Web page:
Graphic Recording

Yesterday, Bridge 47 held a side event at the UN’s High Level Political Forum (HLPF) 2021 on ‘The Importance of SDG Target 4.7 for a Just and Sustainable Future in Post COVID Era’.  

Co-organised by Bridge 47, the Slovak Republic, ICAE, UNESCO’s Institute for Lifelong Learning and the Ban Ki-moon Centre for Gobal Citizens, the participatory session brough together policy makers, researchers and civil society representatives from around the world to explore what role transformative education could play in responding to current and future challenges, in and beyond a pandemic recovery.  

Transformative education, as captured in Sustainable Development Goal (SDG) Target 4.7, is lifelong learning designed to equip people with the knowledge and skills needed to promote sustainable development, human rights, and an appreciation of cultural diversity.  

In his opening remarks, Ľudovít Paulis, State secretary of the Slovak Ministry of Education, highlighted the important role of education in meeting current and future challenges:  

“We all know education is the most powerful investment we can make for the future. I am deeply convinced of the power of education to tackle the challenges ahead. There will be no global recovery from the pandemic without global and transformative education as proposed in SDG Target 4.7.” 


The panel exchange took place between Ms Sharmaine Barrett, Vice-President of International Council for Adult Education for the Caribbean Region, Ms Tereza Čajkova, University of British Columbia, Mr. Werner Mauch,UNESCO Institute for Lifelong Learning Columbia, Monika Froehler, CEO of Ban Ki-moon Centre for Global Citizens and Ms. Anna Plassat Muriňová, Slovak Ambassador to UNESCO in Paris.  

Question 1: What capacities, skills and knowledge will we need entering the uncertain future marked by the COVID pandemic?  

Tereza Čajkova, University of British Columbia, highlighted transformative education as something “well positioned to guide us through an increasingly complex and fragmented world.” 

Shermaine Barrett, Vice-President of International Council for Adult Education for the Caribbean Region stressed “our current challenges tell us that we need to be grounded in collective ideas of what it means to be sustainable. We need a culture grounded in equity, we need reflexive action, we need to reflect on what values we want to prioritise, and put dialogue at the centre of what we do”.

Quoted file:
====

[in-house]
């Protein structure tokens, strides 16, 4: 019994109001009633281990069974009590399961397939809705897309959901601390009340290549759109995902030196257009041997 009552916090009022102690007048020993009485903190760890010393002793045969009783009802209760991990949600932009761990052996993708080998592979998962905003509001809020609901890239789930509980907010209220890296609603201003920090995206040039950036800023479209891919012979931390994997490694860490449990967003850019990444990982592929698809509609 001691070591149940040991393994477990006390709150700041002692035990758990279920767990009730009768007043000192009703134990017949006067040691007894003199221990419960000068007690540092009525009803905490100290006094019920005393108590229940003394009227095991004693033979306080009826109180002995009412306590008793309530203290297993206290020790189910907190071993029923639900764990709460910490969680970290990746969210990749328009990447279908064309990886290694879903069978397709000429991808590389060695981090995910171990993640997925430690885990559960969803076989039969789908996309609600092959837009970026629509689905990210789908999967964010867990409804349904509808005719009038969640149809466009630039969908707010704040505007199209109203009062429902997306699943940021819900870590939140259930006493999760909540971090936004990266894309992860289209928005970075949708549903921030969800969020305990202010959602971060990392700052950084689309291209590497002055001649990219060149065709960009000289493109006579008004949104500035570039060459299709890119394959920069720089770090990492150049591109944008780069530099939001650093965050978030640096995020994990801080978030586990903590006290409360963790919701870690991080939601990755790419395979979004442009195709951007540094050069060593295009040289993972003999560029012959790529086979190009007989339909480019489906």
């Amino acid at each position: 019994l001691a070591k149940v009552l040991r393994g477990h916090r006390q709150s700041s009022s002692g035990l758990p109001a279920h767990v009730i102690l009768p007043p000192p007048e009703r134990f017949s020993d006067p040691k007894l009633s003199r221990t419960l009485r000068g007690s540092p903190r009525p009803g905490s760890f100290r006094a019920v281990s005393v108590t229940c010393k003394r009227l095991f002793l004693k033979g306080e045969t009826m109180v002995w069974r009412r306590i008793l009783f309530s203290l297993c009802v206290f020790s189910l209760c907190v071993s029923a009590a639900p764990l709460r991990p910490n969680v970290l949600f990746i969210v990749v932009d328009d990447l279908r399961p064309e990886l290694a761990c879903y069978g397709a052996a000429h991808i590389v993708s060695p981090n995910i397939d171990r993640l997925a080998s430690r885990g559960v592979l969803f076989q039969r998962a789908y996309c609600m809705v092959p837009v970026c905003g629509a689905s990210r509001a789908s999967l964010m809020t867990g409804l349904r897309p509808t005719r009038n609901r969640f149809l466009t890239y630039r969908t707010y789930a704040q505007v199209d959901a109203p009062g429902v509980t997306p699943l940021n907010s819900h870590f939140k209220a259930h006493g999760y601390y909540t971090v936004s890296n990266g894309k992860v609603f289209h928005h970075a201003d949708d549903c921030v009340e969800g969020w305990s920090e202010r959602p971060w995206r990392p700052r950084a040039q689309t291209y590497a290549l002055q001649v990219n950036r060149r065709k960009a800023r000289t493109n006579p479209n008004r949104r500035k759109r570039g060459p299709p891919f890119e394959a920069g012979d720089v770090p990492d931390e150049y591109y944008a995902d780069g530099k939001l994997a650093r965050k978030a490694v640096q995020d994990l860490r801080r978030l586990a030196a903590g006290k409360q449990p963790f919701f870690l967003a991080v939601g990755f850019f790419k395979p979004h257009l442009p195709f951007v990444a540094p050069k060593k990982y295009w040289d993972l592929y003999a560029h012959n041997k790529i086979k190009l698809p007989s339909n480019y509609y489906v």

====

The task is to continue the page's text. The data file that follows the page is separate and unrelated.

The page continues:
Werner Mauch, UNESCO Institute for Lifelong Learning, commented on the importance of adult education and learning, as “dealing with uncertainty and the capacity to act are all key competencies in relation to dealing with a complex world. Adult learning and education need to be understood as sustainability itself, not just as a means to achieve it.” 

Question 2: What role can transformative education play in preparing us for the post COVID era?  

Monika Froehler, CEO of Ban Ki-moon Centre for Global Citizens, emphasised the need to “equip every learner with the mindset for sustainable development. However, we also need to take into consideration the inequality between countries – some countries need to invest more into fixing the current problems we have, not only through government, but also through companies and individual action.” 

Shermaine Barrett, Vice-President of International Council for Adult Education for the Caribbean Region suggested the need to expand our understanding of education, as real transformative education is something that takes place beyond the walls of schools. 

Ms. Anna Plassat Muriňová, Slovak Ambassador to UNESCO in Paris, offered a member states perspective, referring to UNESCO’s global education coalition and Futures of Education initiative, as examples of how SDG 4 and transformative education could strengthen our response to the pandemic.  

The event ended with an open discussion with participants.